For the fourth consecutive year, EJC joined Clinton Stockwell PhD, Executive Director, Chicago Semester, to teach a four-week intensive course for the Seminary Consortium for Urban Pastoral Education (SCUPE).  The course, entitled “Eco-Justice: Vision for a Sustainable City”, focused creating a holistic vision for a sustainable city as a reflection of the concept of shalom, a just peace.  Central to the course is the question, “What does it mean to be a sustainable urban community?”

Students examined the relevance of three components of sustainable community development: the interrelationship of economics, environment and equity (or social justice).  Participants explored course topics via readings, panel discussions, site visits and the preparation of a paper describing a project they planned to carry out in their community. Photo taken on roof of Chicago Center for Green Technology.  Read more
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Great Lakes Bioneers Chicago Hosts Inaugural Event
On November 2-4 over 700 people came together at UIC Student Center East.  For three exciting days, participants joined international, national and local visionaries to envision a new world through a program of presentations,  interactive workshops, music, drama, dance, poetry and celebration. More than just an event, the gathering laid the foundation for on-going collaboration among all Chicagoans who care about creating a healthy and sustainable city for themselves and future generations.  As one attendee put it:

“This was one of the most incredible events I have ever attended. The collaborating and sharing that when on between like-minded people who had never met before will reverberate for years to come. It’s been a month and I still can’t stop talking about it!”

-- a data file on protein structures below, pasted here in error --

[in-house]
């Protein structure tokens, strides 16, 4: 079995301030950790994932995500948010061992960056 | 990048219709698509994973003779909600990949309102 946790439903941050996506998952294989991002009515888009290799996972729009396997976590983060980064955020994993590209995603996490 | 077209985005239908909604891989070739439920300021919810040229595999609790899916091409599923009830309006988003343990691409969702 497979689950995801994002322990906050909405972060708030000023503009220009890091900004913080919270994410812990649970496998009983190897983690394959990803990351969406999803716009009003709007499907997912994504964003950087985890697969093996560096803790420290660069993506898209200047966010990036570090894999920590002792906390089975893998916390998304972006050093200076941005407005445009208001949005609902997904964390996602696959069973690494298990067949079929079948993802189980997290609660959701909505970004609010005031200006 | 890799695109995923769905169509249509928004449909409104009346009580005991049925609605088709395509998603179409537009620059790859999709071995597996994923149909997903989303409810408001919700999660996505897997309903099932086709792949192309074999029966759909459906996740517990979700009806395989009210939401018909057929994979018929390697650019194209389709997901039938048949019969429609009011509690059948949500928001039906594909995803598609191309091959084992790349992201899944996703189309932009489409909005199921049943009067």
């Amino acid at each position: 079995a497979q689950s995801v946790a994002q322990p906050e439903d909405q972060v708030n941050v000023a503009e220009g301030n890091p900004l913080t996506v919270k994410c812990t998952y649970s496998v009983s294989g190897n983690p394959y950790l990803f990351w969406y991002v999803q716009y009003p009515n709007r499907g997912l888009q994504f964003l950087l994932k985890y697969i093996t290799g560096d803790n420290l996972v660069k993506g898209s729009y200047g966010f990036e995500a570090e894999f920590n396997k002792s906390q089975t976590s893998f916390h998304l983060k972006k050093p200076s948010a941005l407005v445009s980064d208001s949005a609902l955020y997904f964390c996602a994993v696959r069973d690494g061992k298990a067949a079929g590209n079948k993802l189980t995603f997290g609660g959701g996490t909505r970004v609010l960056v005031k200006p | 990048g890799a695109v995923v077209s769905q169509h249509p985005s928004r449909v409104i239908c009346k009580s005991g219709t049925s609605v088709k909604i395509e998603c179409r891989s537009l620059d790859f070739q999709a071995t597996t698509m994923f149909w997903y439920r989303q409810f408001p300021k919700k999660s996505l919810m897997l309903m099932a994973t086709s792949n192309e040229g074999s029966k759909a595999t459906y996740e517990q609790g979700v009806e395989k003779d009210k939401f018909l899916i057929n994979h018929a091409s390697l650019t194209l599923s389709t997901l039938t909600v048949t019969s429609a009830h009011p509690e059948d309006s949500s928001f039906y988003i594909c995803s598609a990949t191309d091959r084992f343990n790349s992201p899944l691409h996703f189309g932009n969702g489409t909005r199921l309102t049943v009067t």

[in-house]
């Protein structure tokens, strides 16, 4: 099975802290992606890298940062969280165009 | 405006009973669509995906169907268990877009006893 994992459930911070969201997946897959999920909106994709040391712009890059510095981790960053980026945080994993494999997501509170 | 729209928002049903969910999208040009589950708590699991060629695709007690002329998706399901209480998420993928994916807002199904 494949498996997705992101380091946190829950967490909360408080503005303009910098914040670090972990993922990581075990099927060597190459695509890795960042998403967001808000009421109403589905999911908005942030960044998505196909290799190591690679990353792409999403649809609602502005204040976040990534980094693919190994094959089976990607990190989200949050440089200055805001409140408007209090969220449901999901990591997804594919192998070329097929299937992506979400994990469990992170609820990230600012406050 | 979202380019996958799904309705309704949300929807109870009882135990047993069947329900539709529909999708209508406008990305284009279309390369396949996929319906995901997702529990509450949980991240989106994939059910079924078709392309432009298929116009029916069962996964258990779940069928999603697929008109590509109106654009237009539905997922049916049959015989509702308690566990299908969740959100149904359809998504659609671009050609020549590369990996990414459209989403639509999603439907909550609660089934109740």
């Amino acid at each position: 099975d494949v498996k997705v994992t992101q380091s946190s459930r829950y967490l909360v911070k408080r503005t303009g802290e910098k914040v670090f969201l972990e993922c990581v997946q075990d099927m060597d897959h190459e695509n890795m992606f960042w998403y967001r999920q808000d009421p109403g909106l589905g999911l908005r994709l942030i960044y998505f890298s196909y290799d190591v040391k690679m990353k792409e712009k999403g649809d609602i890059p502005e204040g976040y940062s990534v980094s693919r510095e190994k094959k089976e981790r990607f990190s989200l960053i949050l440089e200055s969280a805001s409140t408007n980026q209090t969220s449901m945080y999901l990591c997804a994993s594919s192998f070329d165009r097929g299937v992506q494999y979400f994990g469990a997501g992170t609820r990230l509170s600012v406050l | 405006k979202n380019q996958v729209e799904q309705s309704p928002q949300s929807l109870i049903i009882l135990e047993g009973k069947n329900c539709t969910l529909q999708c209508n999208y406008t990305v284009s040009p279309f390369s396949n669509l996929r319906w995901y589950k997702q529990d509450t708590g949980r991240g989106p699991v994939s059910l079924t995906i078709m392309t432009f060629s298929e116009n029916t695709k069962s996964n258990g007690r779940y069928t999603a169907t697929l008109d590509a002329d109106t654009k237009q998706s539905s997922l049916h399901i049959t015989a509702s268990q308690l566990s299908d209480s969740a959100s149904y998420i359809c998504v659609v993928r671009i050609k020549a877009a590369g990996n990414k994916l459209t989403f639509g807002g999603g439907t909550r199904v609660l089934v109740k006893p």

Click here for an event guide. EJC continues to serve as a lead organizer and fiscal sponsor.  Work toward’s next year’s event already is underway. Read More
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Impacts of Coal Mining on Illinois Communities
America’s heartland is ground zero for the nation’s clean energy fight.  In 2012 EJC continued its work with the Heartland Coalfield Alliance to expose the true costs of coal mining on Illinois communities and their land and water resources.  The campaign included education and awareness raising; building partnerships to improve collaboration in grassroots and legal fights against coal pollution; investigating the extent of Illinois taxpayer subsidies to the coal industry; and working to bring about a just transition from the current coal economy to a safe, clean and sustainable energy economy.  Read more
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End State-Supported Coal Curriculum
Eco-Justice Collaborative, along with the Heartland Coalfield Alliance, continued a campaign to end Illinois’ tax-supported school curriculum entitled “From the Coal Mines to the Power Lines“. This is a highly-biased marketing program aimed at casting coal and coal companies in the most positive light possible and encouraging public allegiance to the coal industry, beginning with our youngest and most impressionable citizens.

The state-supported curriculum includes hundreds of pages of material, maps, posters and CD-ROMs purporting to be an effective vehicle for meeting Illinois State Learning Standards teaching language arts, math, natural science and  social science in our schools. Read More